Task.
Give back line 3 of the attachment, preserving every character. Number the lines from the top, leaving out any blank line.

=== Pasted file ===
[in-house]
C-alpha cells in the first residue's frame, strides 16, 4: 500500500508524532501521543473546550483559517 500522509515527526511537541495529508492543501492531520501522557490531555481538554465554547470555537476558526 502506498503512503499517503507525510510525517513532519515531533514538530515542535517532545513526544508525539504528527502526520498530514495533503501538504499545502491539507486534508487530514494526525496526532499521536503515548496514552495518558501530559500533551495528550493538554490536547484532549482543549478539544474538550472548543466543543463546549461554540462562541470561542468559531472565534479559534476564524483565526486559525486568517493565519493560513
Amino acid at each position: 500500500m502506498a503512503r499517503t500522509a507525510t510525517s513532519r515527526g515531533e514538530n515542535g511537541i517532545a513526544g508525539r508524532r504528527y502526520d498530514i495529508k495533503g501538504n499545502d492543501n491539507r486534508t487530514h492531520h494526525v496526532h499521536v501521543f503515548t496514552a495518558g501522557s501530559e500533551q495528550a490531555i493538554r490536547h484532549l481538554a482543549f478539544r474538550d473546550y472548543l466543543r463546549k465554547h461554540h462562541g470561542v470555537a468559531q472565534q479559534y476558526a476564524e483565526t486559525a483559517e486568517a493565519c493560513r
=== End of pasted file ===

Amino acid at each position: 500500500m502506498a503512503r499517503t500522509a507525510t510525517s513532519r515527526g515531533e514538530n515542535g511537541i517532545a513526544g508525539r508524532r504528527y502526520d498530514i495529508k495533503g501538504n499545502d492543501n491539507r486534508t487530514h492531520h494526525v496526532h499521536v501521543f503515548t496514552a495518558g501522557s501530559e500533551q495528550a490531555i493538554r490536547h484532549l481538554a482543549f478539544r474538550d473546550y472548543l466543543r463546549k465554547h461554540h462562541g470561542v470555537a468559531q472565534q479559534y476558526a476564524e483565526t486559525a483559517e486568517a493565519c493560513r